Measurement Is Critical to PR. ‘Vanity Metrics’ Are Not.

PR pros can be forgiven for thinking that achieving measurement success is like rolling a peanut up a hill. PR measurement has been around in one form or another for decades, often causing frustration and false starts among communicators. However, in the last few years, what with the growing demand from the C-suite for better accountability, communicators have had to enhance their ability to track their PR campaigns and locate the (sometimes elusive) ROI.

The Web, which is predicated on analytics, has enabled PR execs to get more comfortable playing the numbers game and, perhaps more important, giving meaning to the numbers as they relate to corporate goals and financial objectives. The advent of social media, of course, has brought a new set of measurement tools that PR pros need to adopt. To get a better sense for where the PR measurement pendulum is now swinging, we recruited a few of this year’s PR Measurement Hall of Fame inductees to provide their take on how communicators can improve their measurement strategies. The inductees will be honored at PR News’ Measurement Conference, which takes place next week (April 8) at the National Press Club in Washington, D.C.

PR News: What kind of PR metrics are senior leaders looking for right now, and how are those demands changing?

Don Bartholomew

Don Bartholomew, Senior VP, Digital & Social Media Research, Ketchum

Bartholomew: Senior leaders are not looking for PR metrics per se, they are more interested in business metrics. What they really want is connection—show me how PR is connected to business outcomes. Demonstrate how PR is helping drive the business or organization forward. If you go into a CEO’s office and he or she asks ‘How are we doing in PR’, and you respond, ‘Great, we got 14.3 million impressions this month,’ that person has absolutely no idea of how that is connected to the business or even if that is good or bad. You have to speak the language of senior executives if you hope to gain any traction and respect.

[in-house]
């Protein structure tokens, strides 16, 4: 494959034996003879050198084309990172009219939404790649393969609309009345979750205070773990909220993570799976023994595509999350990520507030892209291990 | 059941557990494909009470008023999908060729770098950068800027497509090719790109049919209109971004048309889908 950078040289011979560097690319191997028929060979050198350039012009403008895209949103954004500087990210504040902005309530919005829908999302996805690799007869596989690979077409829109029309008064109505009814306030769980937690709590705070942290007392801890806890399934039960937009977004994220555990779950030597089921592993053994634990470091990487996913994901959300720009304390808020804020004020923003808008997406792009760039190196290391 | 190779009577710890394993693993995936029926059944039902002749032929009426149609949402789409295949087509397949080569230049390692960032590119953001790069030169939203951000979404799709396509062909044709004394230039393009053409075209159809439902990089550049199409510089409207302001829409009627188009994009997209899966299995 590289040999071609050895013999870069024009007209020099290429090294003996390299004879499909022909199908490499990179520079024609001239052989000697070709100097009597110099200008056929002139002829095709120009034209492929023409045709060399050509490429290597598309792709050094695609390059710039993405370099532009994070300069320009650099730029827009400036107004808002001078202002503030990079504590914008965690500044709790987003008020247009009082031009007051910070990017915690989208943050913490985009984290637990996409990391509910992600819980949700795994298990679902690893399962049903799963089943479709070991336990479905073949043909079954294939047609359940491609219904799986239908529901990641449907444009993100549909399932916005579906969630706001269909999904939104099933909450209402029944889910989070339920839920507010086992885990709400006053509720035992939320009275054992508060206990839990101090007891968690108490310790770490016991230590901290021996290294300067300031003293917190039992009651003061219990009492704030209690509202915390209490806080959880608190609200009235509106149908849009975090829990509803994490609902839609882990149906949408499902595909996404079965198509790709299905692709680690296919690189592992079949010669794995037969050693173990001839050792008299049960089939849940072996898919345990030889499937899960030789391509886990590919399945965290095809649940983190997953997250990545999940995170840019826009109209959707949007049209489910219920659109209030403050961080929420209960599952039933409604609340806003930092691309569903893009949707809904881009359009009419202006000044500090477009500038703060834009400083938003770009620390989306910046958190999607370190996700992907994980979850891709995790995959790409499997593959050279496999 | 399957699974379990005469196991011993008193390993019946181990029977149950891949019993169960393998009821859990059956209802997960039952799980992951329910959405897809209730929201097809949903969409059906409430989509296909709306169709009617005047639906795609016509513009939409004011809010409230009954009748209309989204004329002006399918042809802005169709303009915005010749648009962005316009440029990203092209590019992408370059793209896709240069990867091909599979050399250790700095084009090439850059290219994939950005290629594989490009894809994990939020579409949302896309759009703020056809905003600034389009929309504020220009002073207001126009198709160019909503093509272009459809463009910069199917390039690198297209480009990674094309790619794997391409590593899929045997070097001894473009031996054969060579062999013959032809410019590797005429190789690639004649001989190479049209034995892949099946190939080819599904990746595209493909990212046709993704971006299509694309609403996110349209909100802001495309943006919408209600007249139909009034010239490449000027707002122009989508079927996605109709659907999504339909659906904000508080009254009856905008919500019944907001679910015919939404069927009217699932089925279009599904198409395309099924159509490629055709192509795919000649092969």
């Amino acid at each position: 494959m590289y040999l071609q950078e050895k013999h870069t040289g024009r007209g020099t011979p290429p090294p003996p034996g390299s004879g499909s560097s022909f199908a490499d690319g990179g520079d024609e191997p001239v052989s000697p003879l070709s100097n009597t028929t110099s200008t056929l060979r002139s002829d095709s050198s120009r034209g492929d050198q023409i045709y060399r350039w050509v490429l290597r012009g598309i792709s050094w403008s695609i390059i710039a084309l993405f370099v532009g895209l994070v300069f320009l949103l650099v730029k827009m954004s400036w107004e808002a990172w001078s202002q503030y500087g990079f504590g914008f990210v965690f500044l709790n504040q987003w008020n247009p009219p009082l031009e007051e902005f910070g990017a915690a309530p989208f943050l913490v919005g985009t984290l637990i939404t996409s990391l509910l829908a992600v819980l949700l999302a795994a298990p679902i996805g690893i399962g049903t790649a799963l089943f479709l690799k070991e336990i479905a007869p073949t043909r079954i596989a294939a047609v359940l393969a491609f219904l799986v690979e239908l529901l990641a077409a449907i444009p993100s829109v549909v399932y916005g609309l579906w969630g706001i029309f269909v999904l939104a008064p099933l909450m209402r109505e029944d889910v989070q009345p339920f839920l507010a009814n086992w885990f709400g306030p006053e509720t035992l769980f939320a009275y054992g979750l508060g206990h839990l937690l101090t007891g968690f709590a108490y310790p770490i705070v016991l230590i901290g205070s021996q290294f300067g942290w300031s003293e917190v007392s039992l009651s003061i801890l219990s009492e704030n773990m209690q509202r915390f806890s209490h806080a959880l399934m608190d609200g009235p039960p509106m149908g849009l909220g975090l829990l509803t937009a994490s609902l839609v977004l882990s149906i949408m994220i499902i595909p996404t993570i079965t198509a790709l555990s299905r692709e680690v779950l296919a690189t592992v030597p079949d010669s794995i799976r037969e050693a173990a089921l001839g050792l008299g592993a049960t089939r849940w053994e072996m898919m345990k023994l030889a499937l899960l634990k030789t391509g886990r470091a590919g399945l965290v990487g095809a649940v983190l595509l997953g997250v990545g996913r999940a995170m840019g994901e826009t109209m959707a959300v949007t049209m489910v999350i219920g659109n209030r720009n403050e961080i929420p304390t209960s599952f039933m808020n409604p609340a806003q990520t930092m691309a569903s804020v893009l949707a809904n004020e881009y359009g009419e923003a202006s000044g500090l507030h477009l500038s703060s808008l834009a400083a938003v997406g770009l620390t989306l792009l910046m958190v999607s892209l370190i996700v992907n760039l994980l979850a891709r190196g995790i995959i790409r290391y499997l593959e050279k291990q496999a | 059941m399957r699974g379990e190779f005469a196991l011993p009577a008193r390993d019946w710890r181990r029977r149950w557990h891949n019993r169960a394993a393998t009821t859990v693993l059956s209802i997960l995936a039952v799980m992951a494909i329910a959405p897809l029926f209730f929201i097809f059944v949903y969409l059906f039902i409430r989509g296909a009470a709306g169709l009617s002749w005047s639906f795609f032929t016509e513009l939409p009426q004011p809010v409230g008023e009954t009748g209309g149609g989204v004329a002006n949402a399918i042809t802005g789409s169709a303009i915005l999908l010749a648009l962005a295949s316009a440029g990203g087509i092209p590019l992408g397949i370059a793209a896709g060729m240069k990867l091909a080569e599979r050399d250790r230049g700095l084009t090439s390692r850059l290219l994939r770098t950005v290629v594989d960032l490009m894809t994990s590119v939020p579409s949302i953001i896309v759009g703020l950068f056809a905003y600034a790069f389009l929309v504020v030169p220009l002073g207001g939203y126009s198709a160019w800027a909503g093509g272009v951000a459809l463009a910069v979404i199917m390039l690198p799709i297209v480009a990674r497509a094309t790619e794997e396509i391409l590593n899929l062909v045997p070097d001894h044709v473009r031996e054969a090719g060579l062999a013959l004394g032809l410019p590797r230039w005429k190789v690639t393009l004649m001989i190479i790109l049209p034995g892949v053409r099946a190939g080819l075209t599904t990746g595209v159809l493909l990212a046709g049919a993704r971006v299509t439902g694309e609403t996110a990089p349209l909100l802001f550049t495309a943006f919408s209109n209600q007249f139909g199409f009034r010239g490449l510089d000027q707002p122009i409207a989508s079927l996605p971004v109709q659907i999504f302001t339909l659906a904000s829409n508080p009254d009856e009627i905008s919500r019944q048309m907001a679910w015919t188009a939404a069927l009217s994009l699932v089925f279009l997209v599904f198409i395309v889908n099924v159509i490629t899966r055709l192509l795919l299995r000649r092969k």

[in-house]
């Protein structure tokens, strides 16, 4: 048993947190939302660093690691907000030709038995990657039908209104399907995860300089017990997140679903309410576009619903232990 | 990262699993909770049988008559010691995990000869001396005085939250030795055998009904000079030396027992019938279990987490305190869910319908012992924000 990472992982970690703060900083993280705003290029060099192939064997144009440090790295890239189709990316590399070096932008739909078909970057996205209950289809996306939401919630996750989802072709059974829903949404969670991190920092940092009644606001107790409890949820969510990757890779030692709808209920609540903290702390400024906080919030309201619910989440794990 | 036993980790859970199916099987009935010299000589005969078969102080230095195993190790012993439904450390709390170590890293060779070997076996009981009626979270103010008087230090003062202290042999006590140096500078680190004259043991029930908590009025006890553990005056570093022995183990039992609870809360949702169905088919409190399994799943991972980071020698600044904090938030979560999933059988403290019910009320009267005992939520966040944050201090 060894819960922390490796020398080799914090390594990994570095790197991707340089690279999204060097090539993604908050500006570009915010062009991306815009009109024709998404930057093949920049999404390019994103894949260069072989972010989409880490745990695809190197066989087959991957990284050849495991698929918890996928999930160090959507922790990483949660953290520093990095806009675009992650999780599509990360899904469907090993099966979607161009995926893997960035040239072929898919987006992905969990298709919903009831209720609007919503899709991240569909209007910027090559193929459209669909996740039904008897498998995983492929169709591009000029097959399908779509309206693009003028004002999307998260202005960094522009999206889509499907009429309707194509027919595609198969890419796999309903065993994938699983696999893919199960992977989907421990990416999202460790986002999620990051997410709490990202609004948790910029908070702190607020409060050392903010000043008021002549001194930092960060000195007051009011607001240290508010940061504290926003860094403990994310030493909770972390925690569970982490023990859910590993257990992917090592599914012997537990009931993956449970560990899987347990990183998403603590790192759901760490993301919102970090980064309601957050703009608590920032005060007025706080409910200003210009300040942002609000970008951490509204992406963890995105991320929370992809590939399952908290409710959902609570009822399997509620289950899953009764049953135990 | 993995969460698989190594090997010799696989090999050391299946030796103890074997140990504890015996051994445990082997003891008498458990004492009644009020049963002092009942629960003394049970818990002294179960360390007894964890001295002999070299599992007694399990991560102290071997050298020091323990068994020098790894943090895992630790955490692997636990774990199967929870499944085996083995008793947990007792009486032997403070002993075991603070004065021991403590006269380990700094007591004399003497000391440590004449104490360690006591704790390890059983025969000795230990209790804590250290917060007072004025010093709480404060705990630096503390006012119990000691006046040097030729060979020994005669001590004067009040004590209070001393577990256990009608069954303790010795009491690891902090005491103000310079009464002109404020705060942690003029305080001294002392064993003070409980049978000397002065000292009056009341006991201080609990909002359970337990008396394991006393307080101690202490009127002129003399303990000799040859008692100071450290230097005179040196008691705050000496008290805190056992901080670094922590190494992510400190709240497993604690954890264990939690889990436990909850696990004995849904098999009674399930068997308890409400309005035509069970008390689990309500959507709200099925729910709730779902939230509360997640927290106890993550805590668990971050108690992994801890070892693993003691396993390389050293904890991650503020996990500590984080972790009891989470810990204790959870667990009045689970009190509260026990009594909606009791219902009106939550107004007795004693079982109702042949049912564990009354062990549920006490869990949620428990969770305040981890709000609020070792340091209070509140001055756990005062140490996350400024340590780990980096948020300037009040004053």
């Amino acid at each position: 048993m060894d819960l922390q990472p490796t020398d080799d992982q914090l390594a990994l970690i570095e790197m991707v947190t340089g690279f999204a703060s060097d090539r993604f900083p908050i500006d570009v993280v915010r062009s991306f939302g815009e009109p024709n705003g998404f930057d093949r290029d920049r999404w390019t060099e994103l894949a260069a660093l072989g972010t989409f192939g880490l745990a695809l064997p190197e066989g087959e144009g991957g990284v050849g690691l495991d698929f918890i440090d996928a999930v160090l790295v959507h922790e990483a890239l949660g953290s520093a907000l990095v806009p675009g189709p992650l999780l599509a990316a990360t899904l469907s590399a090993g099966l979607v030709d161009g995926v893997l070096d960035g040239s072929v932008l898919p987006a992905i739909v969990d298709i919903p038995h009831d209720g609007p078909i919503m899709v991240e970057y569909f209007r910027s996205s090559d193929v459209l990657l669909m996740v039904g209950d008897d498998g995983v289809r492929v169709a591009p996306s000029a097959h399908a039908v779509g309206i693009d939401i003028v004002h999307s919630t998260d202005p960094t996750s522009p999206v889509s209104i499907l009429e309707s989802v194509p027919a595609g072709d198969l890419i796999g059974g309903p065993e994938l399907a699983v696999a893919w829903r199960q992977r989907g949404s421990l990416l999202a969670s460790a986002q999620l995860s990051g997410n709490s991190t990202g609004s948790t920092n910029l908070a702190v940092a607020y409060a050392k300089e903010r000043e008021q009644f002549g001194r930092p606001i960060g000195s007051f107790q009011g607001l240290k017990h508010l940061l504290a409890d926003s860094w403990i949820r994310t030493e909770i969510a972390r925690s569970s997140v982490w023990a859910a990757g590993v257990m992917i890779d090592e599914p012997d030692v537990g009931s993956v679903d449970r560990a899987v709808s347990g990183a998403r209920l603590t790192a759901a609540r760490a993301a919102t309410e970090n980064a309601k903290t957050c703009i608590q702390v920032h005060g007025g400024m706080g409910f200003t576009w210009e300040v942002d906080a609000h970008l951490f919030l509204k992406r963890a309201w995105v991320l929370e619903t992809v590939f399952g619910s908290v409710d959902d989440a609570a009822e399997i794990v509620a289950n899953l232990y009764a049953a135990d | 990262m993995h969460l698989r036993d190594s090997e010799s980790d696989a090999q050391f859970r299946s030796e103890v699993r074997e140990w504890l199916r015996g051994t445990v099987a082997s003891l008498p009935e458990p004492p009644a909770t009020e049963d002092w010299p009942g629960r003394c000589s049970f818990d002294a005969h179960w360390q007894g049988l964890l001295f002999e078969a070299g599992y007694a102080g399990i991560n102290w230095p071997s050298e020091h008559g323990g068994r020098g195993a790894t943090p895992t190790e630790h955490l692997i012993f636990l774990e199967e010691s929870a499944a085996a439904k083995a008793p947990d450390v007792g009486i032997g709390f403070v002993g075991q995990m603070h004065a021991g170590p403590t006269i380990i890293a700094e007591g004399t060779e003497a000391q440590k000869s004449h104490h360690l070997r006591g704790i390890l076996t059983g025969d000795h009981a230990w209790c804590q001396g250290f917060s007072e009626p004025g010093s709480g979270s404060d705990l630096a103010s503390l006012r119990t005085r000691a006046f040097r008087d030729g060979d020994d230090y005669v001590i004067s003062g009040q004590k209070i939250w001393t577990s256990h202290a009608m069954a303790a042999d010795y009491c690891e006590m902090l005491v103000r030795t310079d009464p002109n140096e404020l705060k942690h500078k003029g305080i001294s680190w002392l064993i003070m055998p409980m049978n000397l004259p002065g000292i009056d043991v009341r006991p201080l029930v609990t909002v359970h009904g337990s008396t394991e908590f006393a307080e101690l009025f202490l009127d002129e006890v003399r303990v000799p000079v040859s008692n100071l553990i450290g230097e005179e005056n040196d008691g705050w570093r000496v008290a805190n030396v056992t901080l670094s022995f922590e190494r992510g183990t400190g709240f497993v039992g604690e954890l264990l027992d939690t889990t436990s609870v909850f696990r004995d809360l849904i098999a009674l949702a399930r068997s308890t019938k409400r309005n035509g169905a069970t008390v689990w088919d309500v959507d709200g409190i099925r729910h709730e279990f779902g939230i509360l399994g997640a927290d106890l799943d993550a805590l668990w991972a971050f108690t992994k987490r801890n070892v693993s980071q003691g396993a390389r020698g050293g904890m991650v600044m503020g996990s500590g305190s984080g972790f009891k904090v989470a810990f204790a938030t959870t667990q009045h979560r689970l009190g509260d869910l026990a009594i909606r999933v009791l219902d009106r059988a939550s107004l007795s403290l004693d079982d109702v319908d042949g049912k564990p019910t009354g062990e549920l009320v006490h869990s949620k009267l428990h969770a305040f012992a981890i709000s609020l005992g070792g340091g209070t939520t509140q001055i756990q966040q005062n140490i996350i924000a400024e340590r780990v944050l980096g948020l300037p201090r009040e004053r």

Pauline Draper-Watts
Pauline Draper-Watts

Pauline Draper-Watts, Executive VP, Global Lead, Measurement and Analytics, Edelman Berland

Draper-Watts: We moved away from the thumb value of the clip book and Advertising Value Equivalents (AVEs) many years ago but some still want to see volume metrics, albeit in a different form.

One of the big changes is the timeliness of the data. If there has been a major announcement, clients want a read on how it is coming across in real-time. Linked with this, many organizations expect data to be replicated across markets and to be accompanied with insights on what is happening and what to do as a result.

PR News: In an increasingly globalized economy, do you see a consensus emerging among major companies and PR agencies regarding the top PR metrics for companies to track?

Bartholomew: Consensus might be a little too strong, but for the first time we do have a concerted cross-industry effort to provide standard definitions for traditional and social media metrics. Top companies like Dell, GM, Southwest Airlines, and others, as well as a variety of industry associations in advertising, public relations, digital analytics, and word-of-mouth have come together in groups with names like the Coalition and the Conclave. I would suggest two sources to learn more about these important efforts, the Institute for Public Relations website and the website for the Conclave group, which is

Jeffrey_Angela copy
Angela Jeffrey

Angela Jeffrey, Managing Director, U.S., Salience Insight

Jeffrey: I do not currently see, and don’t expect to see, agreement on any particular PR index score since the best scores are customized for the client.